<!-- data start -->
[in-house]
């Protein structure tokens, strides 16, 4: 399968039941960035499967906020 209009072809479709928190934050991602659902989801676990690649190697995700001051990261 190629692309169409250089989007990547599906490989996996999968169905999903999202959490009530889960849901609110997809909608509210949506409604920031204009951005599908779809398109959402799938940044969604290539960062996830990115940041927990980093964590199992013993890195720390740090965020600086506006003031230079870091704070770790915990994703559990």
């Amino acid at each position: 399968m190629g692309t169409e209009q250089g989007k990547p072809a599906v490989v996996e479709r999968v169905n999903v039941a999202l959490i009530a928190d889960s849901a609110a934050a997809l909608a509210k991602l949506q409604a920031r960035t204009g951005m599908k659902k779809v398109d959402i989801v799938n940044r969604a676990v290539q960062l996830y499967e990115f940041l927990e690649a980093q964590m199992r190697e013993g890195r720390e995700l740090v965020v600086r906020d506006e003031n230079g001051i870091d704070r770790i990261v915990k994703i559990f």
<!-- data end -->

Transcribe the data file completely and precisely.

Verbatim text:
[in-house]
């Protein structure tokens, strides 16, 4: 399968039941960035499967906020 209009072809479709928190934050991602659902989801676990690649190697995700001051990261 190629692309169409250089989007990547599906490989996996999968169905999903999202959490009530889960849901609110997809909608509210949506409604920031204009951005599908779809398109959402799938940044969604290539960062996830990115940041927990980093964590199992013993890195720390740090965020600086506006003031230079870091704070770790915990994703559990």
């Amino acid at each position: 399968m190629g692309t169409e209009q250089g989007k990547p072809a599906v490989v996996e479709r999968v169905n999903v039941a999202l959490i009530a928190d889960s849901a609110a934050a997809l909608a509210k991602l949506q409604a920031r960035t204009g951005m599908k659902k779809v398109d959402i989801v799938n940044r969604a676990v290539q960062l996830y499967e990115f940041l927990e690649a980093q964590m199992r190697e013993g890195r720390e995700l740090v965020v600086r906020d506006e003031n230079g001051i870091d704070r770790i990261v915990k994703i559990f």